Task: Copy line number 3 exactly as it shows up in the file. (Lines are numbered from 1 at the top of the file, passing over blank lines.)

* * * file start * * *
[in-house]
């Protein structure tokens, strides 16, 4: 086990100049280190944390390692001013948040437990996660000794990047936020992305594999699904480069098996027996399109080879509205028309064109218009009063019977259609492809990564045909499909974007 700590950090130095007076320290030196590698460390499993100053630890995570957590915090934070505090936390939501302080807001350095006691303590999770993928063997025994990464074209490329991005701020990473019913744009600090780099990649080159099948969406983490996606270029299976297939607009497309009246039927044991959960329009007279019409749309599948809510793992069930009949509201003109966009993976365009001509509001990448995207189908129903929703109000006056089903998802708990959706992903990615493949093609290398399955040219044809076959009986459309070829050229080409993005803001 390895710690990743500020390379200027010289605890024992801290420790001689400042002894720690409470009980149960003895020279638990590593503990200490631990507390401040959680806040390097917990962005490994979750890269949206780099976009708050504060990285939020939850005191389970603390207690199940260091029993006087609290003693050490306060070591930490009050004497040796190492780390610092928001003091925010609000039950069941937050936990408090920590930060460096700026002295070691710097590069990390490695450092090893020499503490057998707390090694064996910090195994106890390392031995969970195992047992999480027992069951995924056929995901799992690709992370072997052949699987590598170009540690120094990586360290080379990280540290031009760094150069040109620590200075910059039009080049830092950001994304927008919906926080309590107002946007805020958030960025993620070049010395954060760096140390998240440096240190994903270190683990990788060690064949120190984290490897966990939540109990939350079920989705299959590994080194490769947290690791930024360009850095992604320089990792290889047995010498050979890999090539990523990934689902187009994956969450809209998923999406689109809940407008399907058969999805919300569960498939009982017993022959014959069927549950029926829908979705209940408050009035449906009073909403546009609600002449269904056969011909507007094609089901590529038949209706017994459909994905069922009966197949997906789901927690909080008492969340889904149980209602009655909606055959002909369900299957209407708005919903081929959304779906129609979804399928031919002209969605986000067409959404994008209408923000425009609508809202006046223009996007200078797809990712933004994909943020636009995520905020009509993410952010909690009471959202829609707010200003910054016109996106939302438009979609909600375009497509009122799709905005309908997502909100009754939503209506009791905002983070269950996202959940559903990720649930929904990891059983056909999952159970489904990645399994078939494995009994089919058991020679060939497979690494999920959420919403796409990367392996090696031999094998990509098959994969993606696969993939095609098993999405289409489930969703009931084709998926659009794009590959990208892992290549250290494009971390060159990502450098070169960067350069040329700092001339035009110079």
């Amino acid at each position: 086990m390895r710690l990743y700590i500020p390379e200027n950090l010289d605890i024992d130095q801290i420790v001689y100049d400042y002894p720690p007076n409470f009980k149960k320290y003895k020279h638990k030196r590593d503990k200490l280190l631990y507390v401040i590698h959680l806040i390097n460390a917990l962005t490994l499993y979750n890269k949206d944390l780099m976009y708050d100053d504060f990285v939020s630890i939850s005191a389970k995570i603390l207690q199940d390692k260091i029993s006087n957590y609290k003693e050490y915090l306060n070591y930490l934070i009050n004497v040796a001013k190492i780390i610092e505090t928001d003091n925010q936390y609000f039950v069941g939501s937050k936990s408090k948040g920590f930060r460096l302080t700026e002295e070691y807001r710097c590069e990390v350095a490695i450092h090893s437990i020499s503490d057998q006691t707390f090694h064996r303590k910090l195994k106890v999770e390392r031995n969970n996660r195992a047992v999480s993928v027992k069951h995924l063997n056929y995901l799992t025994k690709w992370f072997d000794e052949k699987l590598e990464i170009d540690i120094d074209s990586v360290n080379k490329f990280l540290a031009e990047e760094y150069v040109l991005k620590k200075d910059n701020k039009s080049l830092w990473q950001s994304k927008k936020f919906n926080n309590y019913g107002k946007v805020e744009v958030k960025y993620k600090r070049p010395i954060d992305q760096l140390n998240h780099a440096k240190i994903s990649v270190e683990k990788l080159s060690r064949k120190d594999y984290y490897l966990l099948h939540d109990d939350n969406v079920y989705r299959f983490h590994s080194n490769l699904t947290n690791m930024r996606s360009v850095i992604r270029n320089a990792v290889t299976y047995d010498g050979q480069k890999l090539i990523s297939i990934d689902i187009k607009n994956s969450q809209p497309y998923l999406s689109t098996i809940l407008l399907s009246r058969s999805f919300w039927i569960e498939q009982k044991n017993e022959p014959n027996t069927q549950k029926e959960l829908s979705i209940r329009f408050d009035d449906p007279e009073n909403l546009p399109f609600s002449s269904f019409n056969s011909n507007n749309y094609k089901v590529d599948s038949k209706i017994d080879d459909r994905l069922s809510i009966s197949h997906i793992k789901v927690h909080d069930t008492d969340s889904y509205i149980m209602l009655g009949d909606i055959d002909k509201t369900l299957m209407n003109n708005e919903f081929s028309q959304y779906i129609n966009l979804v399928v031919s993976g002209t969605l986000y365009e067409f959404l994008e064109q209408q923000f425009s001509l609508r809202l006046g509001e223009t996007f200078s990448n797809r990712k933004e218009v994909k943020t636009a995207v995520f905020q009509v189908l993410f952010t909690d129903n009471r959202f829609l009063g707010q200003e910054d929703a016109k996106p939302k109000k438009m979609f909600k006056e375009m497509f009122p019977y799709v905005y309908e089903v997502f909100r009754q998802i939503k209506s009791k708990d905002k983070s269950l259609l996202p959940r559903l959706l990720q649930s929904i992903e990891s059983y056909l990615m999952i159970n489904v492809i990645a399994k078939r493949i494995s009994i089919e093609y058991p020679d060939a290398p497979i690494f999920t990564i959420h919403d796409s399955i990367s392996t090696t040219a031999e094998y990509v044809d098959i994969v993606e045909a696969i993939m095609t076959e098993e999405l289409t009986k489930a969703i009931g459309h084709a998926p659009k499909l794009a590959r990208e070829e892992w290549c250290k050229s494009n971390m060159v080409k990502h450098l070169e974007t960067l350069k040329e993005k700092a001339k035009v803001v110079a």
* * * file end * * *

């Amino acid at each position: 086990m390895r710690l990743y700590i500020p390379e200027n950090l010289d605890i024992d130095q801290i420790v001689y100049d400042y002894p720690p007076n409470f009980k149960k320290y003895k020279h638990k030196r590593d503990k200490l280190l631990y507390v401040i590698h959680l806040i390097n460390a917990l962005t490994l499993y979750n890269k949206d944390l780099m976009y708050d100053d504060f990285v939020s630890i939850s005191a389970k995570i603390l207690q199940d390692k260091i029993s006087n957590y609290k003693e050490y915090l306060n070591y930490l934070i009050n004497v040796a001013k190492i780390i610092e505090t928001d003091n925010q936390y609000f039950v069941g939501s937050k936990s408090k948040g920590f930060r460096l302080t700026e002295e070691y807001r710097c590069e990390v350095a490695i450092h090893s437990i020499s503490d057998q006691t707390f090694h064996r303590k910090l195994k106890v999770e390392r031995n969970n996660r195992a047992v999480s993928v027992k069951h995924l063997n056929y995901l799992t025994k690709w992370f072997d000794e052949k699987l590598e990464i170009d540690i120094d074209s990586v360290n080379k490329f990280l540290a031009e990047e760094y150069v040109l991005k620590k200075d910059n701020k039009s080049l830092w990473q950001s994304k927008k936020f919906n926080n309590y019913g107002k946007v805020e744009v958030k960025y993620k600090r070049p010395i954060d992305q760096l140390n998240h780099a440096k240190i994903s990649v270190e683990k990788l080159s060690r064949k120190d594999y984290y490897l966990l099948h939540d109990d939350n969406v079920y989705r299959f983490h590994s080194n490769l699904t947290n690791m930024r996606s360009v850095i992604r270029n320089a990792v290889t299976y047995d010498g050979q480069k890999l090539i990523s297939i990934d689902i187009k607009n994956s969450q809209p497309y998923l999406s689109t098996i809940l407008l399907s009246r058969s999805f919300w039927i569960e498939q009982k044991n017993e022959p014959n027996t069927q549950k029926e959960l829908s979705i209940r329009f408050d009035d449906p007279e009073n909403l546009p399109f609600s002449s269904f019409n056969s011909n507007n749309y094609k089901v590529d599948s038949k209706i017994d080879d459909r994905l069922s809510i009966s197949h997906i793992k789901v927690h909080d069930t008492d969340s889904y509205i149980m209602l009655g009949d909606i055959d002909k509201t369900l299957m209407n003109n708005e919903f081929s028309q959304y779906i129609n966009l979804v399928v031919s993976g002209t969605l986000y365009e067409f959404l994008e064109q209408q923000f425009s001509l609508r809202l006046g509001e223009t996007f200078s990448n797809r990712k933004e218009v994909k943020t636009a995207v995520f905020q009509v189908l993410f952010t909690d129903n009471r959202f829609l009063g707010q200003e910054d929703a016109k996106p939302k109000k438009m979609f909600k006056e375009m497509f009122p019977y799709v905005y309908e089903v997502f909100r009754q998802i939503k209506s009791k708990d905002k983070s269950l259609l996202p959940r559903l959706l990720q649930s929904i992903e990891s059983y056909l990615m999952i159970n489904v492809i990645a399994k078939r493949i494995s009994i089919e093609y058991p020679d060939a290398p497979i690494f999920t990564i959420h919403d796409s399955i990367s392996t090696t040219a031999e094998y990509v044809d098959i994969v993606e045909a696969i993939m095609t076959e098993e999405l289409t009986k489930a969703i009931g459309h084709a998926p659009k499909l794009a590959r990208e070829e892992w290549c250290k050229s494009n971390m060159v080409k990502h450098l070169e974007t960067l350069k040329e993005k700092a001339k035009v803001v110079a």